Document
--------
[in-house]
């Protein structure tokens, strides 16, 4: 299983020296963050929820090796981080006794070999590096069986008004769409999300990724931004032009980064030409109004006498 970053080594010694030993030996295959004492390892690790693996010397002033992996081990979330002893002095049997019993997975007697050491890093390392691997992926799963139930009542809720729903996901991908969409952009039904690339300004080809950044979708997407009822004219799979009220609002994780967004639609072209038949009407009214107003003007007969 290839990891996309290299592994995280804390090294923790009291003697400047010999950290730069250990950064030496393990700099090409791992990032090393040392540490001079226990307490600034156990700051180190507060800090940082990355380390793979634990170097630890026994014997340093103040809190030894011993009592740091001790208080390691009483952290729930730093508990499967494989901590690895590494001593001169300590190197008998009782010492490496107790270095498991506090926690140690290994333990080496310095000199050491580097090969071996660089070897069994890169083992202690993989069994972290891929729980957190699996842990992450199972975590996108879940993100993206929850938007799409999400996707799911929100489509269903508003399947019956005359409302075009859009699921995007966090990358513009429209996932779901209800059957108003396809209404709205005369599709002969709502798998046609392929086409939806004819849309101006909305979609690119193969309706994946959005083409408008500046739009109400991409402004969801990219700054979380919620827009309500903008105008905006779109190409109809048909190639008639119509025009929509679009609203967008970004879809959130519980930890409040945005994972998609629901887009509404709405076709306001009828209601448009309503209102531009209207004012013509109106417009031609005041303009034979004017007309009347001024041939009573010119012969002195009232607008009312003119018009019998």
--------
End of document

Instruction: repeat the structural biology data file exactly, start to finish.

[in-house]
């Protein structure tokens, strides 16, 4: 299983020296963050929820090796981080006794070999590096069986008004769409999300990724931004032009980064030409109004006498 970053080594010694030993030996295959004492390892690790693996010397002033992996081990979330002893002095049997019993997975007697050491890093390392691997992926799963139930009542809720729903996901991908969409952009039904690339300004080809950044979708997407009822004219799979009220609002994780967004639609072209038949009407009214107003003007007969 290839990891996309290299592994995280804390090294923790009291003697400047010999950290730069250990950064030496393990700099090409791992990032090393040392540490001079226990307490600034156990700051180190507060800090940082990355380390793979634990170097630890026994014997340093103040809190030894011993009592740091001790208080390691009483952290729930730093508990499967494989901590690895590494001593001169300590190197008998009782010492490496107790270095498991506090926690140690290994333990080496310095000199050491580097090969071996660089070897069994890169083992202690993989069994972290891929729980957190699996842990992450199972975590996108879940993100993206929850938007799409999400996707799911929100489509269903508003399947019956005359409302075009859009699921995007966090990358513009429209996932779901209800059957108003396809209404709205005369599709002969709502798998046609392929086409939806004819849309101006909305979609690119193969309706994946959005083409408008500046739009109400991409402004969801990219700054979380919620827009309500903008105008905006779109190409109809048909190639008639119509025009929509679009609203967008970004879809959130519980930890409040945005994972998609629901887009509404709405076709306001009828209601448009309503209102531009209207004012013509109106417009031609005041303009034979004017007309009347001024041939009573010119012969002195009232607008009312003119018009019998």